Analysts said there were three businesses in particular that C&W would aim to sell. They reckon it could raise pounds 450m from selling Bouygues Telecom, a French cellular telephones business; pounds 100m from its stake in MTN, a South African cellular operation; and up to pounds 1.2bn from Japanese cellular companies in markets such as Tokyo.
Robert Lerwill, finance director, said: "We will only continue to invest in companies we can get significant influence or control over."
C&W will continue focusing on Asia and Australia, the Caribbean and Central America, the US, the UK and parts of Europe. The company is however set to scale down its presence in Latin America and Africa.
Profits before tax and exceptional items were up 9 per cent at pounds 797m, above analysts' expectations. As a result, the shares were hardly affected by sharp falls on the stock market. They closed just 7p down at 478p.
"We have been looking for double-digit growth from all our businesses and we've achieved that," Mr Lerwill said. He added that the figures were particularly pleasing, despite the negative impact of currency movements.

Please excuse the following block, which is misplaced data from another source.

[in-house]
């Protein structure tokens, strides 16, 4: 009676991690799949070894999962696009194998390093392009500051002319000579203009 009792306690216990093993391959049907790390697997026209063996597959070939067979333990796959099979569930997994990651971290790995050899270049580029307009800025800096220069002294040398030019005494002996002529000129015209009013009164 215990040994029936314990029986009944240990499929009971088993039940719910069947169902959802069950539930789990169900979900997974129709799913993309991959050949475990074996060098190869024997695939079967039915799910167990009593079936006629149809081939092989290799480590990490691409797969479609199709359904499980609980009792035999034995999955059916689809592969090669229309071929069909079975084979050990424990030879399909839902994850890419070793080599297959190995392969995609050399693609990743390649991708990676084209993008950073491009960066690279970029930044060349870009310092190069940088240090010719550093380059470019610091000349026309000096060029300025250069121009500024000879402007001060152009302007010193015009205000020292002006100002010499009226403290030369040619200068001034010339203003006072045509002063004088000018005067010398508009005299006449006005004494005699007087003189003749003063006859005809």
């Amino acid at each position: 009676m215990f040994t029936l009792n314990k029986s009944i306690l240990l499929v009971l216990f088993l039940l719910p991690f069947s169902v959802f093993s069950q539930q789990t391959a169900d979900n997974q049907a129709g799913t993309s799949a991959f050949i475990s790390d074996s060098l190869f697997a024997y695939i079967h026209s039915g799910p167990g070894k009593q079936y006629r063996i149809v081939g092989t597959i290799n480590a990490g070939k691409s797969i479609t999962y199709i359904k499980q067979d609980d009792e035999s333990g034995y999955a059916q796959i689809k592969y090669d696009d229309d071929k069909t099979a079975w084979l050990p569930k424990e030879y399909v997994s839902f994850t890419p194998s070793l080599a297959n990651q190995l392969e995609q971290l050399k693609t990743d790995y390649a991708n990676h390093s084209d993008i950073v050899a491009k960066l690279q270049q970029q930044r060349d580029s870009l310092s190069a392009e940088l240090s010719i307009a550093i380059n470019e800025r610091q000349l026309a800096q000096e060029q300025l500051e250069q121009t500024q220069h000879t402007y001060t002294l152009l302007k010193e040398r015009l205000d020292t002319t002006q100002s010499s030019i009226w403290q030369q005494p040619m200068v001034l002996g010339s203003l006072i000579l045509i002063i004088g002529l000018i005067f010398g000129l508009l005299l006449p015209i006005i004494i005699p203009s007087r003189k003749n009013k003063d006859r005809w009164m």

During the period, C&W spent pounds 1.6bn on acquisitions in Panama and Australia, and on its continuing programme of capital expenditure.
Mark Lambert, telecoms analyst at Merrill Lynch, said Dick Brown's work since he was appointed chief executive just over a year ago had been encouraging. "The strategic image of C&W is building," he said. "The work Dick Brown has done and is telling us that he will do is encouraging to shareholders."
However, he added that C&W still faced problems because of the strong pound and the turbulence in the Far Eastern markets.
Some analysts were more positive, though. John Clarke, telecoms analyst at Daiwa Research Institute, said: "This is a company that's recovered its self-confidence. I and other analysts will be upping our forecasts despite the rise of the pound."
Yesterday's news was also accompanied by an announcement that Dr Brian Smith, chairman, would retire after the annual general meeting in June next year. He is to be succeeded by Sir Ralph Robins, who is chairman of Rolls-Royce and has been a non-executive director of C&W for three years.
Dr Smith has overseen the company through a difficult period of transition after the joint departure last year of Lord Young and James Ross as chairman and chief executive respectively. He said yesterday: "With Dick Brown and his new team now very well established, and the future clearly mapped out, I believe the time is right for me to prepare the way for my successor."
During the past six months, Mr Brown's strategic overhaul has resulted in several big deals. C&W's position in the UK has been boosted with the launch of Cable & Wireless Communications via a four-way merger of Mercury Communications, Nynex, Bell Cablemedia and Videotron.
The interim dividend, up 10 per cent at 3.75p, will be paid as a Foreign Income Dividend (FID).
Investment column, page 27Reuse content